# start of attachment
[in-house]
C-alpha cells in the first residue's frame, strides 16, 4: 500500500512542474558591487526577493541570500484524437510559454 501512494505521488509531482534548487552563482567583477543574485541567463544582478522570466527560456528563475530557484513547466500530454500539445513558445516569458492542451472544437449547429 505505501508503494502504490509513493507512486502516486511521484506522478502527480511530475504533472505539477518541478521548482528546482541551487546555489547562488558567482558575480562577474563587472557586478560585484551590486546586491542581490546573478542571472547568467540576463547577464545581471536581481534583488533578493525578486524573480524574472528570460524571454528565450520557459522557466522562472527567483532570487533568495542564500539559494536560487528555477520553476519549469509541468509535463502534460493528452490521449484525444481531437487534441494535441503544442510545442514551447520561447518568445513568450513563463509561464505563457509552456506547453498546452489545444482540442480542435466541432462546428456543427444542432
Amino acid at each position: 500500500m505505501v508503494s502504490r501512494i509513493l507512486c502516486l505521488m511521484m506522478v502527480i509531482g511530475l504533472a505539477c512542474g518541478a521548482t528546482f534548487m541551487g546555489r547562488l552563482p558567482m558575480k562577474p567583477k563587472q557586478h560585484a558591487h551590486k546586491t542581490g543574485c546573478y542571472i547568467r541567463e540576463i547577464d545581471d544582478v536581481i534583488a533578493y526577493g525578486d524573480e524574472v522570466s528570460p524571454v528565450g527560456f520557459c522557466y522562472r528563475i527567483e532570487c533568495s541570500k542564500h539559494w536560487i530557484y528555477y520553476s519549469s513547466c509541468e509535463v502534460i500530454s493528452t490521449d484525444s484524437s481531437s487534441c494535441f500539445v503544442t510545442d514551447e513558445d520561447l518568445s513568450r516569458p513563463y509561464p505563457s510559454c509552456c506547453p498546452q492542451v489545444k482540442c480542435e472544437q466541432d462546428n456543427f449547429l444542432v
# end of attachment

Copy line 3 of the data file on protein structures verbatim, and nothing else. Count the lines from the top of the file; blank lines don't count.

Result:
Amino acid at each position: 500500500m505505501v508503494s502504490r501512494i509513493l507512486c502516486l505521488m511521484m506522478v502527480i509531482g511530475l504533472a505539477c512542474g518541478a521548482t528546482f534548487m541551487g546555489r547562488l552563482p558567482m558575480k562577474p567583477k563587472q557586478h560585484a558591487h551590486k546586491t542581490g543574485c546573478y542571472i547568467r541567463e540576463i547577464d545581471d544582478v536581481i534583488a533578493y526577493g525578486d524573480e524574472v522570466s528570460p524571454v528565450g527560456f520557459c522557466y522562472r528563475i527567483e532570487c533568495s541570500k542564500h539559494w536560487i530557484y528555477y520553476s519549469s513547466c509541468e509535463v502534460i500530454s493528452t490521449d484525444s484524437s481531437s487534441c494535441f500539445v503544442t510545442d514551447e513558445d520561447l518568445s513568450r516569458p513563463y509561464p505563457s510559454c509552456c506547453p498546452q492542451v489545444k482540442c480542435e472544437q466541432d462546428n456543427f449547429l444542432v